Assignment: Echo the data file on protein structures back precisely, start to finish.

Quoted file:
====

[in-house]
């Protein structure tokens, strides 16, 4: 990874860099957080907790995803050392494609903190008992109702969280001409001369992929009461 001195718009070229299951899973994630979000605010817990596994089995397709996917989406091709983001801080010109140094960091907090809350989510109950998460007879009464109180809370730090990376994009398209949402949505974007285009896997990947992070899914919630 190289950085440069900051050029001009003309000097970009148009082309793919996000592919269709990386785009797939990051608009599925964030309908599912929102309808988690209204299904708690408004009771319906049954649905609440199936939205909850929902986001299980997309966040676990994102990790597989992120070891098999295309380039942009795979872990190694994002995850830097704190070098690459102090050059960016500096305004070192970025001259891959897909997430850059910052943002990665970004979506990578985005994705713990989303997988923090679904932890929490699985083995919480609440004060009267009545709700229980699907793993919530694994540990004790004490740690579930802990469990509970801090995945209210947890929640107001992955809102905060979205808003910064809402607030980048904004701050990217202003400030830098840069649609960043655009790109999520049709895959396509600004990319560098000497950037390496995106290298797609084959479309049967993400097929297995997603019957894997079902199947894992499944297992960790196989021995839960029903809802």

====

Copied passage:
[in-house]
């Protein structure tokens, strides 16, 4: 990874860099957080907790995803050392494609903190008992109702969280001409001369992929009461 001195718009070229299951899973994630979000605010817990596994089995397709996917989406091709983001801080010109140094960091907090809350989510109950998460007879009464109180809370730090990376994009398209949402949505974007285009896997990947992070899914919630 190289950085440069900051050029001009003309000097970009148009082309793919996000592919269709990386785009797939990051608009599925964030309908599912929102309808988690209204299904708690408004009771319906049954649905609440199936939205909850929902986001299980997309966040676990994102990790597989992120070891098999295309380039942009795979872990190694994002995850830097704190070098690459102090050059960016500096305004070192970025001259891959897909997430850059910052943002990665970004979506990578985005994705713990989303997988923090679904932890929490699985083995919480609440004060009267009545709700229980699907793993919530694994540990004790004490740690579930802990469990509970801090995945209210947890929640107001992955809102905060979205808003910064809402607030980048904004701050990217202003400030830098840069649609960043655009790109999520049709895959396509600004990319560098000497950037390496995106290298797609084959479309049967993400097929297995997603019957894997079902199947894992499944297992960790196989021995839960029903809802």